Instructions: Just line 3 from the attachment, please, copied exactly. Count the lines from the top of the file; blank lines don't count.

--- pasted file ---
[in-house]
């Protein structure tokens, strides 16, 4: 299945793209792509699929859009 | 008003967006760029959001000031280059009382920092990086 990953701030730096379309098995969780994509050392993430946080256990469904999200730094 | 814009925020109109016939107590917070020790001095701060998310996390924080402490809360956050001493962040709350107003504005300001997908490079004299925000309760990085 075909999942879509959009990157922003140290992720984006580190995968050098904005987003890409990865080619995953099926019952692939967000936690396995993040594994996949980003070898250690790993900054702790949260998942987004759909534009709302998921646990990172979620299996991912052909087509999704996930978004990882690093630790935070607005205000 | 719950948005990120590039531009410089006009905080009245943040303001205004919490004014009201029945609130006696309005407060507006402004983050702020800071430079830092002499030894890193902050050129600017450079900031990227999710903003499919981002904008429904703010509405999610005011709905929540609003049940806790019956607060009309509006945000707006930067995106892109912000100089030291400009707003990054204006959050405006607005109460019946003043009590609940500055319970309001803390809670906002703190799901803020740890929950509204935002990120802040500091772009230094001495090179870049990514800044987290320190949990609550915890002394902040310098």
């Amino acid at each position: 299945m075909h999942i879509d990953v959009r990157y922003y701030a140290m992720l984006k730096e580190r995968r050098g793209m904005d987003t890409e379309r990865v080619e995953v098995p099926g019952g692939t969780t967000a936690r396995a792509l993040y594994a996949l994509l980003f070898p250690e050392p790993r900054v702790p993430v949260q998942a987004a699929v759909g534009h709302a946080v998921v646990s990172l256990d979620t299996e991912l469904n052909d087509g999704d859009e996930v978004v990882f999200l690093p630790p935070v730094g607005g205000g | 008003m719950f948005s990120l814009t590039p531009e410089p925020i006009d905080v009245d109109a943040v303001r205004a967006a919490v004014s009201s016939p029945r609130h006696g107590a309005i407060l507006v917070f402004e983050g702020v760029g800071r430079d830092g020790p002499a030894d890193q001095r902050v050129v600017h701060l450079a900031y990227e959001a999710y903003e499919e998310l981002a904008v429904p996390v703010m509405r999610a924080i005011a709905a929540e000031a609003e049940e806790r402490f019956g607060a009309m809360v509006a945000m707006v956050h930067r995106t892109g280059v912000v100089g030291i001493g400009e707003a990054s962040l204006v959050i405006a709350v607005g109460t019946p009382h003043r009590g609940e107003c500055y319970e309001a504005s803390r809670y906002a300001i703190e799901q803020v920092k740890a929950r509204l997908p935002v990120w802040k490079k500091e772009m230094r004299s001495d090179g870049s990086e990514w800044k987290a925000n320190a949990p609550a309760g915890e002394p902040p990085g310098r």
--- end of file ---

């Amino acid at each position: 299945m075909h999942i879509d990953v959009r990157y922003y701030a140290m992720l984006k730096e580190r995968r050098g793209m904005d987003t890409e379309r990865v080619e995953v098995p099926g019952g692939t969780t967000a936690r396995a792509l993040y594994a996949l994509l980003f070898p250690e050392p790993r900054v702790p993430v949260q998942a987004a699929v759909g534009h709302a946080v998921v646990s990172l256990d979620t299996e991912l469904n052909d087509g999704d859009e996930v978004v990882f999200l690093p630790p935070v730094g607005g205000g | 008003m719950f948005s990120l814009t590039p531009e410089p925020i006009d905080v009245d109109a943040v303001r205004a967006a919490v004014s009201s016939p029945r609130h006696g107590a309005i407060l507006v917070f402004e983050g702020v760029g800071r430079d830092g020790p002499a030894d890193q001095r902050v050129v600017h701060l450079a900031y990227e959001a999710y903003e499919e998310l981002a904008v429904p996390v703010m509405r999610a924080i005011a709905a929540e000031a609003e049940e806790r402490f019956g607060a009309m809360v509006a945000m707006v956050h930067r995106t892109g280059v912000v100089g030291i001493g400009e707003a990054s962040l204006v959050i405006a709350v607005g109460t019946p009382h003043r009590g609940e107003c500055y319970e309001a504005s803390r809670y906002a300001i703190e799901q803020v920092k740890a929950r509204l997908p935002v990120w802040k490079k500091e772009m230094r004299s001495d090179g870049s990086e990514w800044k987290a925000n320190a949990p609550a309760g915890e002394p902040p990085g310098r």